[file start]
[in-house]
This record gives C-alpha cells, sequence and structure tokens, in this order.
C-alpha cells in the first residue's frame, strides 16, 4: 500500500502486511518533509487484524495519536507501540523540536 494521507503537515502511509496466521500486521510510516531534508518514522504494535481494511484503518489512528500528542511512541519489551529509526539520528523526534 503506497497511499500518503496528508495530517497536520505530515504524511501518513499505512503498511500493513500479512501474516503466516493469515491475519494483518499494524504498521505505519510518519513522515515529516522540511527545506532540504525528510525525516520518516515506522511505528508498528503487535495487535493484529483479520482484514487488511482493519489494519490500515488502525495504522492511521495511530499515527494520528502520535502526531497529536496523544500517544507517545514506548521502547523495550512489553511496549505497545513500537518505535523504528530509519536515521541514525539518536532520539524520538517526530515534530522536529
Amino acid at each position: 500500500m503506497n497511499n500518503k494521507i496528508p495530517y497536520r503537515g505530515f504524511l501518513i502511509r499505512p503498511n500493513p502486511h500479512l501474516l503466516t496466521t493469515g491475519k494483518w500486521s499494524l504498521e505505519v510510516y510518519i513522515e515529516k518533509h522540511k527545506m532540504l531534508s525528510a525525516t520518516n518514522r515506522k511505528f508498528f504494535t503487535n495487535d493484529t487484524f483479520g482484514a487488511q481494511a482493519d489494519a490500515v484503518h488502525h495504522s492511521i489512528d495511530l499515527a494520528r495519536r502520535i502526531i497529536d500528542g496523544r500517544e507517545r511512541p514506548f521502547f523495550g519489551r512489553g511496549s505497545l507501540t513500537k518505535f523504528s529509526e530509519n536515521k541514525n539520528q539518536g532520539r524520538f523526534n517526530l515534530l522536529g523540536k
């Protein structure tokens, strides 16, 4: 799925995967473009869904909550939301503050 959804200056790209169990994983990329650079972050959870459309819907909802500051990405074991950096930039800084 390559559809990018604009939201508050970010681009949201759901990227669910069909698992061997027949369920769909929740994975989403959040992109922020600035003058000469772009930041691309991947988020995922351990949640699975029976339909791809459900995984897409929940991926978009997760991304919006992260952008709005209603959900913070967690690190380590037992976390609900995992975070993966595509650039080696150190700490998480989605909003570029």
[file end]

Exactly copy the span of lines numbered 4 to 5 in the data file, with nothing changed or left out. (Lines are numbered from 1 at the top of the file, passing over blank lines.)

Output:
Amino acid at each position: 500500500m503506497n497511499n500518503k494521507i496528508p495530517y497536520r503537515g505530515f504524511l501518513i502511509r499505512p503498511n500493513p502486511h500479512l501474516l503466516t496466521t493469515g491475519k494483518w500486521s499494524l504498521e505505519v510510516y510518519i513522515e515529516k518533509h522540511k527545506m532540504l531534508s525528510a525525516t520518516n518514522r515506522k511505528f508498528f504494535t503487535n495487535d493484529t487484524f483479520g482484514a487488511q481494511a482493519d489494519a490500515v484503518h488502525h495504522s492511521i489512528d495511530l499515527a494520528r495519536r502520535i502526531i497529536d500528542g496523544r500517544e507517545r511512541p514506548f521502547f523495550g519489551r512489553g511496549s505497545l507501540t513500537k518505535f523504528s529509526e530509519n536515521k541514525n539520528q539518536g532520539r524520538f523526534n517526530l515534530l522536529g523540536k
């Protein structure tokens, strides 16, 4: 799925995967473009869904909550939301503050 959804200056790209169990994983990329650079972050959870459309819907909802500051990405074991950096930039800084 390559559809990018604009939201508050970010681009949201759901990227669910069909698992061997027949369920769909929740994975989403959040992109922020600035003058000469772009930041691309991947988020995922351990949640699975029976339909791809459900995984897409929940991926978009997760991304919006992260952008709005209603959900913070967690690190380590037992976390609900995992975070993966595509650039080696150190700490998480989605909003570029």